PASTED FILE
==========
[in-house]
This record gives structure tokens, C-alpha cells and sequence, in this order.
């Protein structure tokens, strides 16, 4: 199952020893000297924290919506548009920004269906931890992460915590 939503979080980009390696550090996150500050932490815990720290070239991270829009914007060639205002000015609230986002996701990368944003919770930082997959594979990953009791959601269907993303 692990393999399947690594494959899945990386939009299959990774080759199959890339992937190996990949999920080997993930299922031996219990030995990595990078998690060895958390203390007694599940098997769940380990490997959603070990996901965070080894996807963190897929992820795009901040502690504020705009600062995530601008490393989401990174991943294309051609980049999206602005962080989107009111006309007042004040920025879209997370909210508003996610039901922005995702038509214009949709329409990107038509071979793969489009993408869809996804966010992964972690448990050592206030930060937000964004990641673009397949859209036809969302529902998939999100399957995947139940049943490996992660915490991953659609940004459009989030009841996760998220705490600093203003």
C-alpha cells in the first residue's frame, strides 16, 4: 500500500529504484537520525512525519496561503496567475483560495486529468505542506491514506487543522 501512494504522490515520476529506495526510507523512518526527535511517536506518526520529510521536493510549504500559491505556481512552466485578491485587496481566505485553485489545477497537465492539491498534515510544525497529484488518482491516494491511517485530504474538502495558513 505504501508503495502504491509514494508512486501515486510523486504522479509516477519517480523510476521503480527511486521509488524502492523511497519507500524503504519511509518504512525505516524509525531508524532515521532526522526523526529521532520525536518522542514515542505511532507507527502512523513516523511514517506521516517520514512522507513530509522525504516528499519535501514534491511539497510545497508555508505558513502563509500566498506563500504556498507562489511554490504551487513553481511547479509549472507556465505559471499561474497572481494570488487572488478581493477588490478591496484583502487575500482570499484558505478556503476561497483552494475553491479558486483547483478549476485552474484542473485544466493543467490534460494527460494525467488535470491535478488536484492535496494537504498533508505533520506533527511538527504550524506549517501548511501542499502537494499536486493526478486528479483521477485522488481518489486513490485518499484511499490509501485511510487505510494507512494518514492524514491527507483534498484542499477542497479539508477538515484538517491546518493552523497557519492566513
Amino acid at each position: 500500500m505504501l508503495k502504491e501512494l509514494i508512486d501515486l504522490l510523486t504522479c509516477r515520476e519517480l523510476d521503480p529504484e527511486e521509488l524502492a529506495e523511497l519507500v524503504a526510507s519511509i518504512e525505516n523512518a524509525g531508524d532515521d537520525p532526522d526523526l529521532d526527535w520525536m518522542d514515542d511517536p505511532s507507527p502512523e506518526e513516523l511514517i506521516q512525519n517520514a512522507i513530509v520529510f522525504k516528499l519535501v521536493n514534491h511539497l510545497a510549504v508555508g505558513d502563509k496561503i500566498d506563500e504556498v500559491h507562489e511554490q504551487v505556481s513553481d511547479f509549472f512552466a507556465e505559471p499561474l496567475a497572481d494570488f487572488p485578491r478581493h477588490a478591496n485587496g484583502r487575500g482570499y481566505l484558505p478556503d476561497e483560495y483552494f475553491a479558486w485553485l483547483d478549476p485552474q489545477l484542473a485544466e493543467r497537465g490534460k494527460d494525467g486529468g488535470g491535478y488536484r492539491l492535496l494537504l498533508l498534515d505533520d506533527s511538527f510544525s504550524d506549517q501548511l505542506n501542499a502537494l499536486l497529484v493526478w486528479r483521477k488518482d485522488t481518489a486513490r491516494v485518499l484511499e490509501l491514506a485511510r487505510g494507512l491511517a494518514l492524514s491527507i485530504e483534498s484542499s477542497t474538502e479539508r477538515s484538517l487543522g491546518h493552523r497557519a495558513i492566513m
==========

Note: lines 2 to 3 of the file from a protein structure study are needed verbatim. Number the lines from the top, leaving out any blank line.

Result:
This record gives structure tokens, C-alpha cells and sequence, in this order.
């Protein structure tokens, strides 16, 4: 199952020893000297924290919506548009920004269906931890992460915590 939503979080980009390696550090996150500050932490815990720290070239991270829009914007060639205002000015609230986002996701990368944003919770930082997959594979990953009791959601269907993303 692990393999399947690594494959899945990386939009299959990774080759199959890339992937190996990949999920080997993930299922031996219990030995990595990078998690060895958390203390007694599940098997769940380990490997959603070990996901965070080894996807963190897929992820795009901040502690504020705009600062995530601008490393989401990174991943294309051609980049999206602005962080989107009111006309007042004040920025879209997370909210508003996610039901922005995702038509214009949709329409990107038509071979793969489009993408869809996804966010992964972690448990050592206030930060937000964004990641673009397949859209036809969302529902998939999100399957995947139940049943490996992660915490991953659609940004459009989030009841996760998220705490600093203003």